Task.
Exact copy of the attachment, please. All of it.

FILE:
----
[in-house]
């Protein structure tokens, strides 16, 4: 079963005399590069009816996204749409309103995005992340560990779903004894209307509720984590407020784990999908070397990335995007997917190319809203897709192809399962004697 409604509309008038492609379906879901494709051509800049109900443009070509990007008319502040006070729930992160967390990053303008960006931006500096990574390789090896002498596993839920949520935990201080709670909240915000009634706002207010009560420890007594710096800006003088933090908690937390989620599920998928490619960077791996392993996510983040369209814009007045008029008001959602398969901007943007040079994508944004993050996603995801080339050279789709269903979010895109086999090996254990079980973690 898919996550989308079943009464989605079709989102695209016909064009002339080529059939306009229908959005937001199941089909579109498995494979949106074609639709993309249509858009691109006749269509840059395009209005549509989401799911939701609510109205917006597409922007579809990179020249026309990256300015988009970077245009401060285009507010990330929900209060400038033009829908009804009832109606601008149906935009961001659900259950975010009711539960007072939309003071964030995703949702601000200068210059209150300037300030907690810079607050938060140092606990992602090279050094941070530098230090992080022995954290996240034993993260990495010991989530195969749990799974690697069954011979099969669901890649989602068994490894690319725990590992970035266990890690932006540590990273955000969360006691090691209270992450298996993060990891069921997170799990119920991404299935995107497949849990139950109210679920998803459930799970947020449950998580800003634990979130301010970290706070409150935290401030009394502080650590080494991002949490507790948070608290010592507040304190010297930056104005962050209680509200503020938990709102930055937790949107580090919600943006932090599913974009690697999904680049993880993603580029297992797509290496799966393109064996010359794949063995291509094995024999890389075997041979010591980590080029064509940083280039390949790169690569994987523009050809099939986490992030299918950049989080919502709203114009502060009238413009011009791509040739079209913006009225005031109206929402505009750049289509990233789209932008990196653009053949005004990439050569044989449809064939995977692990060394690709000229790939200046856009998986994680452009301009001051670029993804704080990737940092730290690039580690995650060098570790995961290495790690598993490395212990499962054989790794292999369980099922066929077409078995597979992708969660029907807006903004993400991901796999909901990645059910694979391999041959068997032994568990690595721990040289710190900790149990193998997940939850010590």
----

[in-house]
């Protein structure tokens, strides 16, 4: 079963005399590069009816996204749409309103995005992340560990779903004894209307509720984590407020784990999908070397990335995007997917190319809203897709192809399962004697 409604509309008038492609379906879901494709051509800049109900443009070509990007008319502040006070729930992160967390990053303008960006931006500096990574390789090896002498596993839920949520935990201080709670909240915000009634706002207010009560420890007594710096800006003088933090908690937390989620599920998928490619960077791996392993996510983040369209814009007045008029008001959602398969901007943007040079994508944004993050996603995801080339050279789709269903979010895109086999090996254990079980973690 898919996550989308079943009464989605079709989102695209016909064009002339080529059939306009229908959005937001199941089909579109498995494979949106074609639709993309249509858009691109006749269509840059395009209005549509989401799911939701609510109205917006597409922007579809990179020249026309990256300015988009970077245009401060285009507010990330929900209060400038033009829908009804009832109606601008149906935009961001659900259950975010009711539960007072939309003071964030995703949702601000200068210059209150300037300030907690810079607050938060140092606990992602090279050094941070530098230090992080022995954290996240034993993260990495010991989530195969749990799974690697069954011979099969669901890649989602068994490894690319725990590992970035266990890690932006540590990273955000969360006691090691209270992450298996993060990891069921997170799990119920991404299935995107497949849990139950109210679920998803459930799970947020449950998580800003634990979130301010970290706070409150935290401030009394502080650590080494991002949490507790948070608290010592507040304190010297930056104005962050209680509200503020938990709102930055937790949107580090919600943006932090599913974009690697999904680049993880993603580029297992797509290496799966393109064996010359794949063995291509094995024999890389075997041979010591980590080029064509940083280039390949790169690569994987523009050809099939986490992030299918950049989080919502709203114009502060009238413009011009791509040739079209913006009225005031109206929402505009750049289509990233789209932008990196653009053949005004990439050569044989449809064939995977692990060394690709000229790939200046856009998986994680452009301009001051670029993804704080990737940092730290690039580690995650060098570790995961290495790690598993490395212990499962054989790794292999369980099922066929077409078995597979992708969660029907807006903004993400991901796999909901990645059910694979391999041959068997032994568990690595721990040289710190900790149990193998997940939850010590």